The Colombian singer earned his first GRAMMY nomination on Tuesday, for Best Latin Pop Album for 11:11. In a statement to ET, Maluma expressed his gratitude over the nod, which he confessed had him crying with joy.
"I don't know what to say and there's so much to say. The universe and God give you things in life when you least expect it. I want to thank the Academy of the GRAMMYs for this joy," he shared. "Once I found out, I shared the moment with my mother and shared the excitement that’s in my heart."
"I have worked so hard and this is a reality. Thank you to my fans, family, composers and producers of 11:11. I have been crying so much that I have no tears. Thank you to my team as well. It's great to see when your hard work is acknowledged and appreciated," he added.
Maluma is up against Luis Fonsi (Vida), Ricardo Montaner (Montaner), Alejandro Sanz (#ElDisco) and Sebastian Yatra (Fantasia) in the Best Latin Pop Album category. Fellow Latin Artists Bad Bunny, J Balvin and Rosalia are also nominated in the Best Latin Rock, Urban or Alternative Album category, with Rosalia also earning a nod for Best New Artist. The nominations come after controversy over the lack of recognition for urban and reggaeton artists at this year's Latin GRAMMY Awards.
Maluma, J Balvin, Daddy Yankee, Natti Natasha, Anuel AA and more artists spoke out on social media after being snubbed for nods in major categories. In a statement obtained by ET in September, the Latin Recording Academy addressed the backlash, sharing "we hear the frustration and discontent." "We respect and admire all the genres that compose the world of Latin music," the Academy added, explaining that they've followed a strict voting process for the last 20 years, and inviting urban artists to get involved with discussions to "improve the Academy."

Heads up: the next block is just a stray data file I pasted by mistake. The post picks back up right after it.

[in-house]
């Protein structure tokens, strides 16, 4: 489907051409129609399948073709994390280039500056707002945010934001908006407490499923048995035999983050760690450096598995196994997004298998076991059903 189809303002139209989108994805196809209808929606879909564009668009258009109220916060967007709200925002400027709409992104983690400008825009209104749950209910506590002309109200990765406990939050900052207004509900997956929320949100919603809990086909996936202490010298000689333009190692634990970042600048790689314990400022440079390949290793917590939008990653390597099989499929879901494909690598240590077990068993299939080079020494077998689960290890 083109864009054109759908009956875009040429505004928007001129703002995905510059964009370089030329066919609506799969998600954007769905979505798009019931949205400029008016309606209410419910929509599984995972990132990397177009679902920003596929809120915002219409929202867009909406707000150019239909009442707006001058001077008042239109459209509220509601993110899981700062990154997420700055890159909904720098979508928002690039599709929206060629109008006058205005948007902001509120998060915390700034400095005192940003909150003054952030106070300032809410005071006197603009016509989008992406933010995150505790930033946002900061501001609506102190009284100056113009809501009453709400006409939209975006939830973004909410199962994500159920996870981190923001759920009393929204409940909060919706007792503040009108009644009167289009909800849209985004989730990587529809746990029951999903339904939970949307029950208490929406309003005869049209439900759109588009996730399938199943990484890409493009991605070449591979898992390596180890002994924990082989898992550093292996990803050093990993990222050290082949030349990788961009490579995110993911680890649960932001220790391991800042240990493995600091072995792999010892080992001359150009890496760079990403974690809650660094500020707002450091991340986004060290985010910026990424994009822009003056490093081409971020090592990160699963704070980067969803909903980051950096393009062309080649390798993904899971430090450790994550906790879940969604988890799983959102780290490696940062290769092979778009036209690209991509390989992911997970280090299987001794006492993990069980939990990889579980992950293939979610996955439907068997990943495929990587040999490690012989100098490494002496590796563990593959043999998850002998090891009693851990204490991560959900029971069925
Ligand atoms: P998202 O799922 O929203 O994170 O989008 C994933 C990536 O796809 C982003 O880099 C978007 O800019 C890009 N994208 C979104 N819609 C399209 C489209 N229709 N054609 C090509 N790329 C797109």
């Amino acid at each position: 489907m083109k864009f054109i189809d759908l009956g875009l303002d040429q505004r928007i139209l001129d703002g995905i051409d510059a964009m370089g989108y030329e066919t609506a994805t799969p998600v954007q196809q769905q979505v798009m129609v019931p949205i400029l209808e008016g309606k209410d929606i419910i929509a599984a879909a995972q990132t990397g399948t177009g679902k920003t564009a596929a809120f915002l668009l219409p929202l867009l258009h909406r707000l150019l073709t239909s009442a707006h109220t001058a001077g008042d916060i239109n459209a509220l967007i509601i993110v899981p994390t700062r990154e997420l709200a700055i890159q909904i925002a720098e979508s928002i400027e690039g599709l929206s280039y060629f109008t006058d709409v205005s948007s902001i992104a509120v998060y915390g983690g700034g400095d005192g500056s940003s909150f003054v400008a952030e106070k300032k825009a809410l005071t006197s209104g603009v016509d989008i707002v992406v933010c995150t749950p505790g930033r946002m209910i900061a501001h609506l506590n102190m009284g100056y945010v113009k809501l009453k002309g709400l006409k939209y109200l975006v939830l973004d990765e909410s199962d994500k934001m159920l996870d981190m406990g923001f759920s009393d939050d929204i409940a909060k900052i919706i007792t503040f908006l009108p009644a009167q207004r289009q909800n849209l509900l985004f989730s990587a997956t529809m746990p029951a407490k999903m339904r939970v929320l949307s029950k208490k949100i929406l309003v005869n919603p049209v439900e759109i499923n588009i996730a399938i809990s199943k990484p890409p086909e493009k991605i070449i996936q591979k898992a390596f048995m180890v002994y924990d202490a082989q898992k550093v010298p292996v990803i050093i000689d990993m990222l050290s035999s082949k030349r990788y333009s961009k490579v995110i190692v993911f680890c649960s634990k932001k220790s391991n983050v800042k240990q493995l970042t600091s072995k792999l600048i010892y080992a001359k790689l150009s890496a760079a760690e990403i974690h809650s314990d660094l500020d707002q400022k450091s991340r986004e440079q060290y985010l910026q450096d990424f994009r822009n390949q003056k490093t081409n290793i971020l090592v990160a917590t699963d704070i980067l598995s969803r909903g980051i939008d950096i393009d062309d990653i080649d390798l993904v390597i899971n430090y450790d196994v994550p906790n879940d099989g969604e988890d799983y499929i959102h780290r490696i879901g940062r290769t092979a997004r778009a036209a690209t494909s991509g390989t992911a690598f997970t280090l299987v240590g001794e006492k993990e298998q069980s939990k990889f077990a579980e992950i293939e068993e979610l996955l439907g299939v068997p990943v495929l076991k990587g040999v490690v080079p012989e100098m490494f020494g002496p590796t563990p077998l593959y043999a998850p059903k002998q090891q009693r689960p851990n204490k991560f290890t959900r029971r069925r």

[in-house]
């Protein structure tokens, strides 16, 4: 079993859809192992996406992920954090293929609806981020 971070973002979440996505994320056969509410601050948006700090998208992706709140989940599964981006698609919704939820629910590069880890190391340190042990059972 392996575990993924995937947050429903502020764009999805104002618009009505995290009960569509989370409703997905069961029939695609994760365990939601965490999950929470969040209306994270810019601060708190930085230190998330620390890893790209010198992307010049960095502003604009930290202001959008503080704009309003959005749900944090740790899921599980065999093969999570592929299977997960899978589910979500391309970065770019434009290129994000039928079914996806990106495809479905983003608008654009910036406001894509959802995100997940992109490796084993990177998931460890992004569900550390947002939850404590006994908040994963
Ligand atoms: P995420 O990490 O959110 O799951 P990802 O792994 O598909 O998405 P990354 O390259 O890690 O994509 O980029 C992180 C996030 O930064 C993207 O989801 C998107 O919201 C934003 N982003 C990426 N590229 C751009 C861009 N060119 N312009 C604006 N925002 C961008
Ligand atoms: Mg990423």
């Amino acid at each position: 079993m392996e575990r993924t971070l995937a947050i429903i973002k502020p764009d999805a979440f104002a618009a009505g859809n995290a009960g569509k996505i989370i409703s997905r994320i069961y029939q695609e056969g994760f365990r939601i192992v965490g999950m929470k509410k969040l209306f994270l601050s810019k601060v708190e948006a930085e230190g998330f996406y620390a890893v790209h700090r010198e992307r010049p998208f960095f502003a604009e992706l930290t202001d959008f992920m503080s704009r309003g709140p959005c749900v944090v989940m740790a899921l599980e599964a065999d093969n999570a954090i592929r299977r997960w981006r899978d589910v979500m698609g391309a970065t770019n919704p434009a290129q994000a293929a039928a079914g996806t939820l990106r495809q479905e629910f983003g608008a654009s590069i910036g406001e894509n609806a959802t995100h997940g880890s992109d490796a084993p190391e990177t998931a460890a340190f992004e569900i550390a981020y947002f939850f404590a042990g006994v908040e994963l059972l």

In an interview with ET last week, Maluma said he felt hurt by the snub. "To be honest, I don't feel like I'm a part of the Academy. Like, I don't know, they want me out," he said. Maluma won his first Latin GRAMMY last year for Contemporary Pop Vocal Album for F.A.M.E., and has received 10 other Latin GRAMMY nominations over the course of his career. His fourth studio album, 11:11, was released in May.
"The whole genre, reggaeton music, we change lives. We're doing amazing things for the world, and I feel like they don't see it," he continued. "It's kind of sad because we all appreciate and we all respect the Academy. When we see the nominations, it's like, 'What did I do wrong?' Like, [it's] so random and so weird and not being a part of it, you feel like you're not part of the Latin Academy."
"That's why we wanted to talk about it and see what's going on with the Academy," he added. "I think it has to change."
Bad Bunny and Rosalia, meanwhile, represented urban artists at the Latin GRAMMY Awards last Thursday. Rosalia took home Best Recording Package, Contemporary Pop Vocal Album, and Album of the Year, while Bad Bunny won Urban Music Album.
"It's an honor for me to represent urban music, reggaeton, trap and hip-hop," Bad Bunny told ET on the red carpet. "If you've listened to my album, you know that there is everything. It's an album that I did with a lot of love. I tried to give the world a bit of creativity, lyrics. And for me, I will always represent music from Puerto Rico, reggaeton, Latin music."
He added during his acceptance speech: "To all the musicians, to the Academy, with all due respect, reggaeton is part of our Latin culture. And it's representing as much as any other genre at the worldwide level. I tell my fellow reggaetoneros, keep giving it your all and bring more creativity. Our genre has become views, numbers and let's keep going and giving people new things."